- Free Stop ‘n’ Swap Community Reuse Event
At Brooklyn Borough HallPosted 2 days ago
- Disgrace – BBC To Show “Generation War”Posted 2 days ago
- Polish Drama Club Invites…Posted 3 days ago
- How Can We Forget?Posted 4 weeks ago
- New! 2015: “Polka Dreams @ Sea” Polka CruisePosted 1 month ago
- Mind ControlPosted 2 months ago
- Check out April Horoscope!Posted 3 months ago
- Check Out Steven’s 2014 ForecastPosted 4 months ago
- The Legacy Lives On…Posted 4 months ago
There Were Kindnesses Shown
During Horror of Civil War
Many interesting facts which never made the history books.
During the Civil, both sides accused each other of mistreatment of prisoners. Mrs. Anna Morris Holstein, of Upper Merion (Pennsylvania), a Civil War nurse, wrote a book, “Three Years In Field Hospitals of The Army of the Potomac”. She described much of the suffering endured by prisoners, and the “inhuman, fiendish treatment of our soldiers in Southern prisons (Andersonville and Florence). The stories about Andersonville were notorious.
Articles about Fort Delaware brought several inquiries because at one time the fort was called the “Andersonville of the North.”
Built in 1859 in a shape of a pentagon, Fort Delaware on Pea Patch Island, protecting Philadelphia, was considered the largest and strongest fort on the East Coast.
In April of 1862 Confederate prisoners were brought to the fort and before the Civil War was over, some 12,595 Southern political and military men were housed within its walls. Throughout the war, however, there were many individual escapes, mass escapes and attempts by the Confederates to overpower the garrison and take over the fort.
Fort Delaware became well known for its unjust treatment of prisoners. Due to over-crowded quarters and un-sanitary conditions, disease raged throughout and the mortality rate was very high. In fact, 2700 men died, and of these, 2400 are buried at the National Cemetery at Finn’s Point, N.J., near Fort Mott, just across the Delaware River.
But in spite of cruel treatment of prisoners on both sides, there were those men who had compassion and kindness, but their names had been lost in the mire of historical records.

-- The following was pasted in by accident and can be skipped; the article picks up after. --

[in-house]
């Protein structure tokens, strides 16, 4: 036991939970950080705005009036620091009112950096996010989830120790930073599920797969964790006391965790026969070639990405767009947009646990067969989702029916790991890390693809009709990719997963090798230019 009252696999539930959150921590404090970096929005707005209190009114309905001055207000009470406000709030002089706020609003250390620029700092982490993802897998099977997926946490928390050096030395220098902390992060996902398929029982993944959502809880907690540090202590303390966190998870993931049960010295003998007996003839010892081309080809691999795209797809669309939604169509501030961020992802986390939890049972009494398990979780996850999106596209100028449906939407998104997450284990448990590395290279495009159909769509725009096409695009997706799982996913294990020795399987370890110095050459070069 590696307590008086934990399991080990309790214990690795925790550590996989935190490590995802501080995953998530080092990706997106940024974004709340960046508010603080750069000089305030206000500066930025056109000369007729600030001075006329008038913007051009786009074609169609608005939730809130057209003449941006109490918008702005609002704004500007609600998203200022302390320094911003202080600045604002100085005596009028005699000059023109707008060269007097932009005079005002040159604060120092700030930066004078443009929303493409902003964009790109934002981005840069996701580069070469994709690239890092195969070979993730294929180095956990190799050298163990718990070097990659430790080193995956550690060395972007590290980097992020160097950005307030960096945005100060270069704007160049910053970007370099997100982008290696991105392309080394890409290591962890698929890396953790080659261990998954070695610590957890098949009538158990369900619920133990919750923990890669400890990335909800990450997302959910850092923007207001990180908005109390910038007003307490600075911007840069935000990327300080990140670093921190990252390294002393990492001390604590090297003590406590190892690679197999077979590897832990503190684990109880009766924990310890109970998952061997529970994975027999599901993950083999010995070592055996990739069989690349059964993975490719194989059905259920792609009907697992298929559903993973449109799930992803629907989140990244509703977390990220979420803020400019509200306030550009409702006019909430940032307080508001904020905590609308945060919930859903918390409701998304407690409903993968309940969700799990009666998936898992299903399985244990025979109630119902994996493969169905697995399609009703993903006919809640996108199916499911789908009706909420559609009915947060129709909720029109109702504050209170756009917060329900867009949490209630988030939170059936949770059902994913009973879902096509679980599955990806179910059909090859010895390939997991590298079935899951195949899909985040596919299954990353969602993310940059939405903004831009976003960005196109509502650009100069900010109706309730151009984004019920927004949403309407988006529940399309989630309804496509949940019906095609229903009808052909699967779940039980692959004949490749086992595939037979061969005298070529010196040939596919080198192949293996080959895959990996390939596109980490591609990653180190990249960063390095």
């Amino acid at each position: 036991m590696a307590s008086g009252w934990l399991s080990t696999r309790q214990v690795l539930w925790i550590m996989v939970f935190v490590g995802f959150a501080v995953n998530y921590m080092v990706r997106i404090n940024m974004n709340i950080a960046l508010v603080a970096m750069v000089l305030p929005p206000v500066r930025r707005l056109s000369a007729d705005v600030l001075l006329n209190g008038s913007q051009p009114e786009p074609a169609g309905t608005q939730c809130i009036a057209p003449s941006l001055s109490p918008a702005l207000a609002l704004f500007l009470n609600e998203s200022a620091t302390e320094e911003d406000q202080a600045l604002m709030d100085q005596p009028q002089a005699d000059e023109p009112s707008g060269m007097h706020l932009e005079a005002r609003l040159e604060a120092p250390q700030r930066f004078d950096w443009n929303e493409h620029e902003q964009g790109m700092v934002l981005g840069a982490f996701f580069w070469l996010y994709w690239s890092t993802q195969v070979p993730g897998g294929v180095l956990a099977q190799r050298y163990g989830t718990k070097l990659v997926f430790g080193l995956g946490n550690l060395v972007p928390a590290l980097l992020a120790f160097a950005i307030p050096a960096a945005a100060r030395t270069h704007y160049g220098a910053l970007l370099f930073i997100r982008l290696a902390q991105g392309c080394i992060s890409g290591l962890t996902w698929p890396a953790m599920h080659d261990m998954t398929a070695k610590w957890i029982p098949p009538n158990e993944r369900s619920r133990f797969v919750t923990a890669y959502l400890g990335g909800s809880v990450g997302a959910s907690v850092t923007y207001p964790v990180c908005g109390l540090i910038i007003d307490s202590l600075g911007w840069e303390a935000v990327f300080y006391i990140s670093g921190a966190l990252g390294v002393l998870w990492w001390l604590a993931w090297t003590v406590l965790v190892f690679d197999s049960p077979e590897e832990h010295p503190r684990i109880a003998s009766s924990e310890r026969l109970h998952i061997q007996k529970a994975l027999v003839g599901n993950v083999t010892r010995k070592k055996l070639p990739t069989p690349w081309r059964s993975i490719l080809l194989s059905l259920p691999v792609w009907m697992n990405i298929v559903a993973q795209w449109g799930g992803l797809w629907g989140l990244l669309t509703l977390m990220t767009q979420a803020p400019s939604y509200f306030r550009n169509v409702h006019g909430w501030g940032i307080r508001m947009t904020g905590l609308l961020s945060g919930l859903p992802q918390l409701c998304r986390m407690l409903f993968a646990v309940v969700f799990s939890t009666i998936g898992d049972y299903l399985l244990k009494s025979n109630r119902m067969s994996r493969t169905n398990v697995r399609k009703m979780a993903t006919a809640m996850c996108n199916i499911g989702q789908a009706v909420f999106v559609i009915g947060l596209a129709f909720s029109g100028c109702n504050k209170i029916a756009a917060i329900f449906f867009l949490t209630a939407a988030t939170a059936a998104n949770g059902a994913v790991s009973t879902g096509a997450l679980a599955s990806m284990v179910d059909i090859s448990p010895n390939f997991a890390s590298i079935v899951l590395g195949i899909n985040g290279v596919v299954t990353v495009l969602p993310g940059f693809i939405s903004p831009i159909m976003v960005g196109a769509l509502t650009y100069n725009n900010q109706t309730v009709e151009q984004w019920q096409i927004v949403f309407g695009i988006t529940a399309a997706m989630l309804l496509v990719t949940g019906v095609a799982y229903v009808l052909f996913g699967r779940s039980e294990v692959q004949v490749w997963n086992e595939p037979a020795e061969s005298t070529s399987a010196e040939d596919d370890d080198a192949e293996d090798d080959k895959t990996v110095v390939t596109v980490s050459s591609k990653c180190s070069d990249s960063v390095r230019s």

But diligent research has revealed one Stanislaus Mlotkowski who commanded the Fort Delaware artillery corps. Born in Poland, and having unsuccessfully fought for that country’s independence, Mlotkowski came to Philadelphia, first residing at 1105 Hamilton St. and later on Frankford Ave.
His background is most interesting. He married a German girl by the name of Dorothea Meinke. They had six children, one of whom was adopted.
In 1861 Mlotkowski was appointed First Lieutenant in Independent Battery A, Pennsylvania Light Artillery. He was sent to Fort Delaware. Later, he became the fort’s artillery commander with the rank of captain.
Mlotkowski’s actions at the Fort are best described in the diary of a Southern political prisoner, Rev. I. W. Handy who wrote: “Mlotkowski is a Pole and was a military man before he came to this country. He has more dash and flourish than any of his brother-officers in the garrison. He is a clever, social fellow, acknowledges his ignorance of American politics and says soldiering is his profession.”
Another time, Handy wrote: “He treats the Rebels with kindness, cordially shakes hands with the Confederate officers. His fairness, his respect for the rights of others, and his determination to recognize the goodness of human beings were exemplary.”
Confederate Captain George Baylor, Company B, 12th Virginia Calvary, in his diary for May 31, 1863 noted, “Capt. Stanislaus McClowskis (sic) made me a present of a nice silk tobacco purse and tobacco, the purse knit by his wife. He sent over five blankets to our countrymen in prison.”
Interestingly enough, the artillery at Fort Delaware never fired a combat shot. However its guns were used for salutes at the surrender of Richmond and General Lee. Finally, the guns chanted a slow and measured requiem for President Abraham Lincoln.
After the war, Mlotkowski and his family with a group of Philadelphians, became interested in the development of a seashore resort known as Egg Harbor City in New Jersey. The family resided there and Mlotkowski took an active part in civic affairs.
Captain Mlotkowski died on August 19, 1900 at the age of 71 years. A tombstone, written in German, erected by his wife, marks his grave in Egg Harbor cemetery.
By Ed Dybicz